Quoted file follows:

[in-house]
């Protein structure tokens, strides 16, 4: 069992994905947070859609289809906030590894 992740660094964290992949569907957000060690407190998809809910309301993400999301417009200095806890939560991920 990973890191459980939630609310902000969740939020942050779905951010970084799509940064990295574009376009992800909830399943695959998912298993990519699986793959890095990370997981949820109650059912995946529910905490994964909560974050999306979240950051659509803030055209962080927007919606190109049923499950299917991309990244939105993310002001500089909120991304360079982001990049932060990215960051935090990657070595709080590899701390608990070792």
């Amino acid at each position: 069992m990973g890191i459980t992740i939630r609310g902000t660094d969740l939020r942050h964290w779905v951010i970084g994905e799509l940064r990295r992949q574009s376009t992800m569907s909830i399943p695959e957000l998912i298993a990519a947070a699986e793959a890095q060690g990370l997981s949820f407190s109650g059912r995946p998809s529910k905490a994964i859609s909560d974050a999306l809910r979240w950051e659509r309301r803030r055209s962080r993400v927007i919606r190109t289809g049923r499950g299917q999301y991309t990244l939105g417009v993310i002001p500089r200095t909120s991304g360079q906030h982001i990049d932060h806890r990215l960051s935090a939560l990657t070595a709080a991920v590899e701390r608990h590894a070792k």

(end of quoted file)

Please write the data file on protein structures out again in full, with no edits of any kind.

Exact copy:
[in-house]
């Protein structure tokens, strides 16, 4: 069992994905947070859609289809906030590894 992740660094964290992949569907957000060690407190998809809910309301993400999301417009200095806890939560991920 990973890191459980939630609310902000969740939020942050779905951010970084799509940064990295574009376009992800909830399943695959998912298993990519699986793959890095990370997981949820109650059912995946529910905490994964909560974050999306979240950051659509803030055209962080927007919606190109049923499950299917991309990244939105993310002001500089909120991304360079982001990049932060990215960051935090990657070595709080590899701390608990070792």
């Amino acid at each position: 069992m990973g890191i459980t992740i939630r609310g902000t660094d969740l939020r942050h964290w779905v951010i970084g994905e799509l940064r990295r992949q574009s376009t992800m569907s909830i399943p695959e957000l998912i298993a990519a947070a699986e793959a890095q060690g990370l997981s949820f407190s109650g059912r995946p998809s529910k905490a994964i859609s909560d974050a999306l809910r979240w950051e659509r309301r803030r055209s962080r993400v927007i919606r190109t289809g049923r499950g299917q999301y991309t990244l939105g417009v993310i002001p500089r200095t909120s991304g360079q906030h982001i990049d932060h806890r990215l960051s935090a939560l990657t070595a709080a991920v590899e701390r608990h590894a070792k």